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Ch. 9 - MicroscopesWorksheetSee all chapters
All Chapters
Ch. 1 - Introduction to Microbiology
Ch. 2 - Disproving Spontaneous Generation
Ch. 3 - Chemical Principles of Microbiology
Ch. 4 - Water
Ch. 5 - Molecules of Microbiology
Ch. 6 - Cell Membrane & Transport
Ch. 7 - Prokaryotic Cell Structures & Functions
Ch. 8 - Eukaryotic Cell Structures & Functions
Ch. 9 - Microscopes
Ch. 10 - Dynamics of Microbial Growth
Ch. 11 - Controlling Microbial Growth
Ch. 12 - Microbial Metabolism
Ch. 13 - Photosynthesis
Ch. 15 - DNA Replication
Ch. 16 - Central Dogma & Gene Regulation
Ch. 17 - Microbial Genetics
Ch. 18 - Biotechnology
Ch. 21 - Viruses, Viroids, & Prions
Ch. 22 - Innate Immunity
Ch. 23 - Adaptive Immunity
Ch. 24 - Principles of Disease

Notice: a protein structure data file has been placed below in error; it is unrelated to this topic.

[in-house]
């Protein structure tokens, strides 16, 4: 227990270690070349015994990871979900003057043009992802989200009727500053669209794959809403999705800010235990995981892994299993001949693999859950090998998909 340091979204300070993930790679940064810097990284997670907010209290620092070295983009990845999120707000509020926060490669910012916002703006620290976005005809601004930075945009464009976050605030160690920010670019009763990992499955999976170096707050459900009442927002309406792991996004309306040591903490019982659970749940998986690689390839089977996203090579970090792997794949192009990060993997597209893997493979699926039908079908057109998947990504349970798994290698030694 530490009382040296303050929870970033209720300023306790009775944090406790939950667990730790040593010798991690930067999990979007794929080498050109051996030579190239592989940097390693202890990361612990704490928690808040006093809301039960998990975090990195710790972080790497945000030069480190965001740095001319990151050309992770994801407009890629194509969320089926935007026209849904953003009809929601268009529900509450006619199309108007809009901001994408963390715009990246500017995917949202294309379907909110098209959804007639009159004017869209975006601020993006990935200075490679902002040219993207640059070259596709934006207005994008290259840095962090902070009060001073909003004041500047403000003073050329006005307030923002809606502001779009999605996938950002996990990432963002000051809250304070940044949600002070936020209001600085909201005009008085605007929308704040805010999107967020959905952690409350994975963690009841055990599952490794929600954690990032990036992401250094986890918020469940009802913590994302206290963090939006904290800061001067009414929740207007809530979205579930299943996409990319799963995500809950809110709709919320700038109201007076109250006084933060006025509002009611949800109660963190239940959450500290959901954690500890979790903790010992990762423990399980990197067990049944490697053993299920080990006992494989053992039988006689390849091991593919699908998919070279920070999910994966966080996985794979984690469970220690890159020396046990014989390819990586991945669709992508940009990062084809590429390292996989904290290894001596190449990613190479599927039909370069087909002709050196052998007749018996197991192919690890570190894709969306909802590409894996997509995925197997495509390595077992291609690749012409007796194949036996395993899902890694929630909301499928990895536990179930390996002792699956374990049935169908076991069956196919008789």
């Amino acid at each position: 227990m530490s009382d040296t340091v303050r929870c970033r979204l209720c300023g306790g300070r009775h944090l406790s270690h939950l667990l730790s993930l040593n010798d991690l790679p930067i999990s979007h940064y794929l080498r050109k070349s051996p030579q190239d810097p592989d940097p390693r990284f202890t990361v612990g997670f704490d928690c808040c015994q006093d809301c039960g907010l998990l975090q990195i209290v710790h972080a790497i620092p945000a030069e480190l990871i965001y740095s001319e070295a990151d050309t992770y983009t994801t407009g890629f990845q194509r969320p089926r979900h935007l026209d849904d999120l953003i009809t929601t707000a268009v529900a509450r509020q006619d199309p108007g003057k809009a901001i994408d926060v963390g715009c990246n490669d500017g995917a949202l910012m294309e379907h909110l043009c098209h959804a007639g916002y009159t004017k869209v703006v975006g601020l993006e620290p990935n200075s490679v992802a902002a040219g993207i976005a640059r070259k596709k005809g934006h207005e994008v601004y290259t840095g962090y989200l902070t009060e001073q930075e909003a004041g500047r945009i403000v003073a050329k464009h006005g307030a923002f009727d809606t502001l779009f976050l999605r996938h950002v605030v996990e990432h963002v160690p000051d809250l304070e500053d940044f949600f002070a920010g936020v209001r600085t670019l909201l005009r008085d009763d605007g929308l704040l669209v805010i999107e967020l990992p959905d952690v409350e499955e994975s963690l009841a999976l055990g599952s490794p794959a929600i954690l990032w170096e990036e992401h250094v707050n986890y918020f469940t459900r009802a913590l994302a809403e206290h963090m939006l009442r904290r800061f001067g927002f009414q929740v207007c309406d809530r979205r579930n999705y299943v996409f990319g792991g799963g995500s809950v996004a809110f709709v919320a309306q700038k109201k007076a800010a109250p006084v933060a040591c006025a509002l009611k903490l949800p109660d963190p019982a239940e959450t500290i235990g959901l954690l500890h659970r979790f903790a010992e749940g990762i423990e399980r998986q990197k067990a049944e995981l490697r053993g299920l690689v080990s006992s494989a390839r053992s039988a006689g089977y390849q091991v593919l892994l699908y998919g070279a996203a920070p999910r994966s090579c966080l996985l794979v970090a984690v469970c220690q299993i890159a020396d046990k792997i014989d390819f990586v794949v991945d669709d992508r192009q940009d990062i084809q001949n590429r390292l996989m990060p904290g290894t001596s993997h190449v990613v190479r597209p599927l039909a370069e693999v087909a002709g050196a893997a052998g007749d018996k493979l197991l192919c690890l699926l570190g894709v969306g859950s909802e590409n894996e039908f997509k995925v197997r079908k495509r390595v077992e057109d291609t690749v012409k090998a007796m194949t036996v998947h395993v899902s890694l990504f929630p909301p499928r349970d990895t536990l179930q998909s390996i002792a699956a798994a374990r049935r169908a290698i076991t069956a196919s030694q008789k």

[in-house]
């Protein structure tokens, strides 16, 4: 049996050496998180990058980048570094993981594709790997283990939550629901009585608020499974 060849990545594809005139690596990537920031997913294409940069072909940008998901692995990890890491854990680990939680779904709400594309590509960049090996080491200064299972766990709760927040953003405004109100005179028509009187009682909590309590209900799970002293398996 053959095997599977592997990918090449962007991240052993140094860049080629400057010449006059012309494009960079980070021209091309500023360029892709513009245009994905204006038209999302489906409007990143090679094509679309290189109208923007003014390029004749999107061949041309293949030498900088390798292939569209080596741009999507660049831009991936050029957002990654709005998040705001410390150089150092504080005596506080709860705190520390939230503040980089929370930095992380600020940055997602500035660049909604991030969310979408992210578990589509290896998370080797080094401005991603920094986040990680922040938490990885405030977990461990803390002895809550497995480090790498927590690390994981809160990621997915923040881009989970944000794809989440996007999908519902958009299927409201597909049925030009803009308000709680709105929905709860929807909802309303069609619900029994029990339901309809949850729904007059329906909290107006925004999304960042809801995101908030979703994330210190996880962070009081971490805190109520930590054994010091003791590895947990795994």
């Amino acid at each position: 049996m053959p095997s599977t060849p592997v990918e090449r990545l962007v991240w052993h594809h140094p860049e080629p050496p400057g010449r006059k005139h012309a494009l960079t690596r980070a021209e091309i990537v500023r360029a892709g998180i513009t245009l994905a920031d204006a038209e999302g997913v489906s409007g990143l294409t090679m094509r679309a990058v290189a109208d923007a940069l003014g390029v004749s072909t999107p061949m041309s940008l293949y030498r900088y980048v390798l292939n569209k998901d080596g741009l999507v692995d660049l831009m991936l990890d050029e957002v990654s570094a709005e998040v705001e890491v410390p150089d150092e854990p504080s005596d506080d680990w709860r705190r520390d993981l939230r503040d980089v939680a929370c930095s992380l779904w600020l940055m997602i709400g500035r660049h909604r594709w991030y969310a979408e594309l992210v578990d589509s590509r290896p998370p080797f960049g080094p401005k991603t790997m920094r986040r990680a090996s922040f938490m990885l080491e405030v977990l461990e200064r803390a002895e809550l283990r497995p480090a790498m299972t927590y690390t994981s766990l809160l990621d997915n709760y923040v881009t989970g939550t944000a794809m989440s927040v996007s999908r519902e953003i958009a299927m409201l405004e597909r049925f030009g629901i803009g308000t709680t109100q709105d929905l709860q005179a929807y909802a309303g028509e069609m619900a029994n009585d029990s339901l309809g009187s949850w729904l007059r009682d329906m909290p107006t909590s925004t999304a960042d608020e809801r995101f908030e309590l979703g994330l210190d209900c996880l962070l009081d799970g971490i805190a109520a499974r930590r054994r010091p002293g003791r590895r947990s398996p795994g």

Introduction to Microscopes
Magnification, Resolution, & Contrast
Introduction to Light Microscopy
Light Microscopy: Bright-Field Microscopes
Light Microscopes that Increase Contrast
Light Microscopes that Detect Fluorescence
Electron Microscopes
Reviewing the Different Types of Microscopes
Introduction to Staining
Simple Staining
Differential Staining
Other Types of Staining
Reviewing the Types of Staining
Gram Stain

Concept #1: Differential Staining

Practice: A scientist is examining more than one species of bacteria under a microscope at the same time. The scientist decides to differentiate the bacterial cells based on their cell wall/cell envelope structure. Which staining technique should she use?

Practice: A scientist has a sample containing a variety of different bacteria species. She wishes to identify which bacteria in her sample are of the genus Mycobacterium. Mycobacterium have a wax-like, nearly impermeable cell wall which contains mycolic acid. Which type of staining technique should the scientist use to identify the Mycobacterium?